The U.S. Caliber .30 Carbines
|The Basics Here|
|The U.S. Caliber .30 Carbines||The Carbine Manufacturers||The Barrel Manufacturers||Parts, Variations & Markings|
|Carbine Nomenclature||The Serial Numbers||The Stocks & Handguards||Post WWII Ordnance Operations|
U.S. Ordnance redesigned a number of parts over the course of production and after WWII, several parts more than once. Most of these changes were to improve reliability and/or function, manufacture time, and/or cost. None of the changes were so critical as to merit a massive recall. A few of these changes were important enough to merit replacing the earlier part with the later variant when the carbine could be inspected by U.S. Ordnance personnel. For most carbines this wouldn't happen until after the end of the war (see below).
Two of the unique things about the U.S. GI M1 Carbines are almost all of the parts are backwards and forwards compatible regardless of whatever change was made, and, all of the parts are interchangeable from one carbine to another without requiring individual fitting.
Generally, the earlier parts tend to be less common and more expensive. The later parts generally tend to be more common and less expensive. A few parts manufactured as replacements can still be found in new unissued condition. Some parts were contracted to be manufactured as late as 1967 (e.g. M2 stock, M2 handguard, cast recoil plates).
A Few Examples of Parts that were Redesigned during WWII
Barrel BandsThree Variations
(The barrel band with bayonet lug was used late 1944 and later. Bayonets were being manufactured by the end of WWII but none have been seen, so far, on the carbines used during WWII)
1st style Barrel Band
2nd style Barrel Band
3rd style Barrel Band with bayonet lug
SlidesMore than Six Variations
(Angled face above chamber on later designs deflects spent casings away from chamber)
Slide w/ straight face (top) - Slide with angled face (bottom)
Magazine CatchSix Variations
(M on Magazine Catch face means "Modified". Indicates the rail thickness was reduced to provide better operation and has nothing to do with the mfg)
One of several different
early style mag catches
Later design with Modified
Later design Modified mag catch
with support arm
The arm to support the extra weight
of a 30 round magazine
(The first three were push buttons, the fourth was a rotary to eliminate pushing the wrong button)
Rear SightThree Variations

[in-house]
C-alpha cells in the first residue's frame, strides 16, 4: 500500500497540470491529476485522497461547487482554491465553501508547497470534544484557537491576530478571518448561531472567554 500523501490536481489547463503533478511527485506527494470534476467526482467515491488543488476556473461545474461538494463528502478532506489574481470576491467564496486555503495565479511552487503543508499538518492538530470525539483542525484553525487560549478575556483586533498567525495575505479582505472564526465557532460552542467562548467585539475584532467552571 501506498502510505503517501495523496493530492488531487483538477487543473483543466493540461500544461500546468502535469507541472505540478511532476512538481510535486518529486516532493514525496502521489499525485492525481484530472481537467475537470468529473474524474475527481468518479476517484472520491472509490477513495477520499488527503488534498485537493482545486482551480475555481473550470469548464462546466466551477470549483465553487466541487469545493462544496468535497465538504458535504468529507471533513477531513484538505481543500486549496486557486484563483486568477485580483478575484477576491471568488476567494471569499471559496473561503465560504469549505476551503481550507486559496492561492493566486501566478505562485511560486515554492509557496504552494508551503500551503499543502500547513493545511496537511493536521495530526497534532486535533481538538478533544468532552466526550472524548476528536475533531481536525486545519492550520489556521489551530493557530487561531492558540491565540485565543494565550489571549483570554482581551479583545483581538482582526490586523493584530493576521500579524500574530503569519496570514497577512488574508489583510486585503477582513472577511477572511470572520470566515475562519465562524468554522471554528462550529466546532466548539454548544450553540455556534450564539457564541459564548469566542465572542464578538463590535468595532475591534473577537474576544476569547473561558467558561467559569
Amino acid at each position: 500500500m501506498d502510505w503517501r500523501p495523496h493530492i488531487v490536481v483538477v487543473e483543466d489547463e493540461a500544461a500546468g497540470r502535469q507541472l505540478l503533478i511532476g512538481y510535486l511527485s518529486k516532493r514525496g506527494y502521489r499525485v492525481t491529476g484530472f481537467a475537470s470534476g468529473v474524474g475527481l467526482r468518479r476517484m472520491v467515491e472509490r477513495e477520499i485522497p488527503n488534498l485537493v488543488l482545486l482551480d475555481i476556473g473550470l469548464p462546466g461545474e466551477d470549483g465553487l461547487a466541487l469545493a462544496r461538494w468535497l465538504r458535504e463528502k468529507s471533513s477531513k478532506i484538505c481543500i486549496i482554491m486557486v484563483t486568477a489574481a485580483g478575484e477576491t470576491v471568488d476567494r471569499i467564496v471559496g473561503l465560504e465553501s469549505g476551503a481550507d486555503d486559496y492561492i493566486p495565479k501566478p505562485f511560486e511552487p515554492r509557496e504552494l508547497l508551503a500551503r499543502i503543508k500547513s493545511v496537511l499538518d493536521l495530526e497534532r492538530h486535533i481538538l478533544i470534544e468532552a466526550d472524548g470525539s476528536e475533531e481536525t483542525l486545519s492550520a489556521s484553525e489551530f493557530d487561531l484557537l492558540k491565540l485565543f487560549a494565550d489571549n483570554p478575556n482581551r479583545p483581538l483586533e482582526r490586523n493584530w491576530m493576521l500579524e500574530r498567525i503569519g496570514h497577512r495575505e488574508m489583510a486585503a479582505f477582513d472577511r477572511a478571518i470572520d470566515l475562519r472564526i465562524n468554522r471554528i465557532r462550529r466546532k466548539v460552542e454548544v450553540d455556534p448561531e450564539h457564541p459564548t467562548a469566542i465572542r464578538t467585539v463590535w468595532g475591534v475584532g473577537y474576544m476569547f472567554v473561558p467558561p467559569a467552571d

Adjustable Rear Sight
Adjustable Rear Sight
A "primary contractor" was a company that produced the entire carbine. None of the primary contractors produced all of the parts necessary to produce their carbines. Hundreds of subcontractors filled this role. On parts that were marked, primary contractors who manufactured the part used their mark only (refer manufacturer marks under each manufacturer), subcontractors who manufactured the part placed their assigned mark and the mark of the primary contractor they made the part for.
At first glance, these markings may appear to be pretty simple and straight forward. Sometimes they are, sometimes they're not. A few examples:
A Few Words of Caution
Front sight manufactured by Super Metal Manufacturing of North Bergen, NJ for National Postal Meter
Adjustable rear sight manufactured by Packard Mfg. Corp. of Indianapolis for Inland
Barrel Band w/ Bayonet Lug manufactured by Donaldson Co., Inc. of St. Paul, MN as a replacement part for all carbines
Flat Bolt (right lug face) manufactured by Union Switch & Signal of Swissvale, PA for National Postal Meter
Handguard manufactured by Rock-Ola Manufacturing Co.
(the number was added later by a police department)
Manufactured by Lyman Gun Sight Company of
Middlefield, CT, for National Postal Meter
Rock-Ola Manufacturing Co.
Winchester Repeating Arms
Manufactured by Parker Mfg Co. of Worcester,MA
Manufactured by Wadsworth Watch Case Co. of Dayton, KY
Manufactured by Garden City Plating
as a replacement part
Manufactured by Dayton Mold Co. of Dayton, OH
Manufactured by H.B. Rouse & Co. of Chicago, IL
for Quality Hardware Mfg
Post WWII Cast Recoil Plate marked E2
If you'd like to see examples of WWII M1 Carbines with a breakdown of their parts and manufacturers, CLICK HERE.
If you are interested in further details you may wish to check out the page devoted to books. War Baby! by Larry Ruth identifies many of the markings and the manufacturers they represented along with carbines they were used on. U.S. M1 Carbines Wartime Production by Craig Riesch has quick reference charts that identify the part variations and the markings used by each manufacturer.
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